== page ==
“Look into my eyes and see into my mind”.

So sings Brandon Yeagley on “Electrified”, the very first track on “Feel This”. You know what Brandon, I think I’ll pass, mate, it seems like a scary place.

“Feel This” though is a feel good record. One that comes out, blinking into the light, with only power of rock n roll to save us all. As the irrepressible frontman put it in an interview we printed on these pages: “No need to search any further Beardos! Better Times are here to stay!  You know we wouldn’t have it any other way.  Buckle up and strap it down because Crobot is comin’ back to town.  And with smiles on our faces.”

That’s basically it, and that’s always been it. Ever since they came to our attention at MV when they emailed us their “Something Supernatural” record right at the very start of this websites existence, they’ve been a band that you couldn’t fail to love.

Major label, major tours, major buzz followed, until the world stopped. No matter, not to these boys. Not for as long as Yeagley is roaring the lyrics and Chris Bishop is providing the type of riffs that would make Beavis And Butthead want to break stuff back in the day.

No, instead, “…This” looks at the world and decides they’d best take it.

“Dizzy” thunders. Classic Crobot if you will, greasier than a box of KFC, twice as tasty and wholly finger lickin’ good, “Set You Free” shows a tender side. A sort of ballad, but an enormous one. The type of thing they learned, probably while touring with Halestorm, “Better Times”, though, is the one.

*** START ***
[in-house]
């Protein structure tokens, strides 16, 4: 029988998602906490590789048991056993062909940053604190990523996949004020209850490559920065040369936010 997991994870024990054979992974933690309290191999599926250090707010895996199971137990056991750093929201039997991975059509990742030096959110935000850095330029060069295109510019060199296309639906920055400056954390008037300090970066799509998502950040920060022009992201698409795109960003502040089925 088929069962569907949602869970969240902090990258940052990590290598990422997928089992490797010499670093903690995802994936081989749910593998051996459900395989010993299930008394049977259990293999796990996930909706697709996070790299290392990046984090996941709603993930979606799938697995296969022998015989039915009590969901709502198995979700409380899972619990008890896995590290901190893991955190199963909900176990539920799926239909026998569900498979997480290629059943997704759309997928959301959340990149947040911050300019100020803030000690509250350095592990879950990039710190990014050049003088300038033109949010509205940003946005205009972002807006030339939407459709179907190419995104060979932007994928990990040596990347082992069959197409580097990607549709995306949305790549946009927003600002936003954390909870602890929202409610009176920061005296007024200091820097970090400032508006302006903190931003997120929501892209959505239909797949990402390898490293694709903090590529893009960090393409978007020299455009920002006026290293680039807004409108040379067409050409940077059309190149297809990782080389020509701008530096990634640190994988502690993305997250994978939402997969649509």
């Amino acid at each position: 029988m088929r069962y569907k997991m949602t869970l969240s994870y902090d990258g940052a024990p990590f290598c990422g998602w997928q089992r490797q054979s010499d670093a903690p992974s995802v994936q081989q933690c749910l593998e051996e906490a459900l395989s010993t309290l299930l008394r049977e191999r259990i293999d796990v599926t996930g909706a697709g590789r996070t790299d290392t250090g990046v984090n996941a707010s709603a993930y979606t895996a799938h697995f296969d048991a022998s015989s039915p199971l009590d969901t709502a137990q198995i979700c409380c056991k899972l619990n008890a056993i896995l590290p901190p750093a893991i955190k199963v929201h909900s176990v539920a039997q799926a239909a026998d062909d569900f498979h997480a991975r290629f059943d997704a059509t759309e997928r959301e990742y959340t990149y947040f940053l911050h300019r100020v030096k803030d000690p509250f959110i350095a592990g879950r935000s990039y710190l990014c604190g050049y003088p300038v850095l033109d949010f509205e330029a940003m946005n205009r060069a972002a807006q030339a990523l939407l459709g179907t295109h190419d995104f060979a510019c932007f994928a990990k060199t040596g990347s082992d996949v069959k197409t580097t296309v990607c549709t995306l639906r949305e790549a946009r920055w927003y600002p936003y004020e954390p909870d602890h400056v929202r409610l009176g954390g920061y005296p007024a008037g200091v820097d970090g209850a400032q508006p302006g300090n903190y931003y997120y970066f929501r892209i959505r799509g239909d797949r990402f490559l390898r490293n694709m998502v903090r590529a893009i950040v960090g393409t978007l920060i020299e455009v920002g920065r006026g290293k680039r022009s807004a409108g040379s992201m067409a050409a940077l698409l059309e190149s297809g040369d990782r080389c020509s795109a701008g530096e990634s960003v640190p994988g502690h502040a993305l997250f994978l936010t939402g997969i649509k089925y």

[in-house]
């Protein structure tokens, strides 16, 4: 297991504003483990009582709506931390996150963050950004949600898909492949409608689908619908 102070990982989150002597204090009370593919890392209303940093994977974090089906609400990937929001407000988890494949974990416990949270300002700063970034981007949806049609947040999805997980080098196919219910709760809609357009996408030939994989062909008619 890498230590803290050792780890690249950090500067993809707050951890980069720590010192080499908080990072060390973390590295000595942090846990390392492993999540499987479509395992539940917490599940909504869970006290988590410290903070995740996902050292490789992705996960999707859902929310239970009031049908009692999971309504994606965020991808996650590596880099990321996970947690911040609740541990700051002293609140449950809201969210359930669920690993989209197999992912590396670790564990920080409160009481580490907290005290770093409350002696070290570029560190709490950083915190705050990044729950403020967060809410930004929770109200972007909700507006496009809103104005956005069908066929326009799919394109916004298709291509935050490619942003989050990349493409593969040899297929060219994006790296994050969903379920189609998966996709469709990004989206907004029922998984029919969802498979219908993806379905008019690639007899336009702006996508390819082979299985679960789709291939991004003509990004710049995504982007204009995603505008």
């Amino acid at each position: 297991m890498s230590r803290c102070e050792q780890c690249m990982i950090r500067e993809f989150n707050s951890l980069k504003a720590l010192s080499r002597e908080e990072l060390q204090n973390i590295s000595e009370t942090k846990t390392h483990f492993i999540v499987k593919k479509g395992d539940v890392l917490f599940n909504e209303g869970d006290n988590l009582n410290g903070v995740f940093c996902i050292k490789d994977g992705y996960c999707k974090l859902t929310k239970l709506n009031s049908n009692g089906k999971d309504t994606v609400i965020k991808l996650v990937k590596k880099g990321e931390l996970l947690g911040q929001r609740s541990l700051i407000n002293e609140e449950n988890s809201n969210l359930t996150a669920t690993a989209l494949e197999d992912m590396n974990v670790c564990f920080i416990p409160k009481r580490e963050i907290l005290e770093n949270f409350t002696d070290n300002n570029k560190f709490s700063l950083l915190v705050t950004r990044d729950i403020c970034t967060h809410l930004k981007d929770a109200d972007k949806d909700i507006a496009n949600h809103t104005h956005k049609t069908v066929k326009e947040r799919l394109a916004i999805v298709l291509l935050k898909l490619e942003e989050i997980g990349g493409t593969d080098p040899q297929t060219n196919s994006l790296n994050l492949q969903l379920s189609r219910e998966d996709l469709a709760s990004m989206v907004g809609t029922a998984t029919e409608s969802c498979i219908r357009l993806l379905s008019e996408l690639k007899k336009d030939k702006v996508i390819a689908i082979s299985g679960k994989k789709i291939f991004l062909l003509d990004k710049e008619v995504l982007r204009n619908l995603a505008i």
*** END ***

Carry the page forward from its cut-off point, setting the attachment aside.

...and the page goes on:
A riff that comes out with as much intent as Lenny Kravitz’s circa “Are You Gonna Go My Way”, but a truly and heroically filthy harmonica toot to go with it. About the joys of being on the road, it begins thus: “dust off your shoes, get ready to go. There ain’t another thing you need to know.”

And you don’t. Not really. Except that these boys are ready. Ready for anything. But god, they’re ready.

There’s a new line up for this one. Eddie Collins has turned up on bass, and he’s to the fore with great effect on “Golden” (and if you like Soundgarden skip to this one immediately) and if “Without Wings” is yet another slice of arena ready rock, then it’s a sound that suits them and suits their ambition.

“Livin’ On The Streets” isn’t hiding its love of AC/DC, “Into The Fire” shakes the foundations, while “Dance With The Dead” contains the immortal line “lets go dance with the dead, you know they know how to kill it.” Glam rock hasn’t sounded more glam and less apologetic in years.

Essentially at this point, Crobot are just about as good as rock n roll gets. “Holy Ghost” underlines that yet again, and “Never Break Me” comes in with something approaching a funkiness, while it all ends with “Stare Into The Sun”. The longest thing on the record (but still less than five minutes) it makes good on the thought that Yeagley has repeated more than once that they never want to make the same album twice.

Sometimes it feels that you review these records and spent 600 words saying what you could say in two sentences (which is why the aforementioned Beavis And Butthead were the finest reviewers ever: everything, basically is ‘cool’ or it ‘sucks’) and there’s a moment at the end of the album that sums up this record better than I ever could. “Sometimes,” sings Yeagley, rather plaintively, “I feel like I don’t belong. I can’t be the only one”. And straight after, there’s the type of solo that lets go a bit like the end of “Paradise City” as if to say, ‘but its alright, we all belong here in music. This music.” That’s Crobot. And that is “Feel This”. If you don’t feel it, then there’s no hope for you.

Rating 9.5/10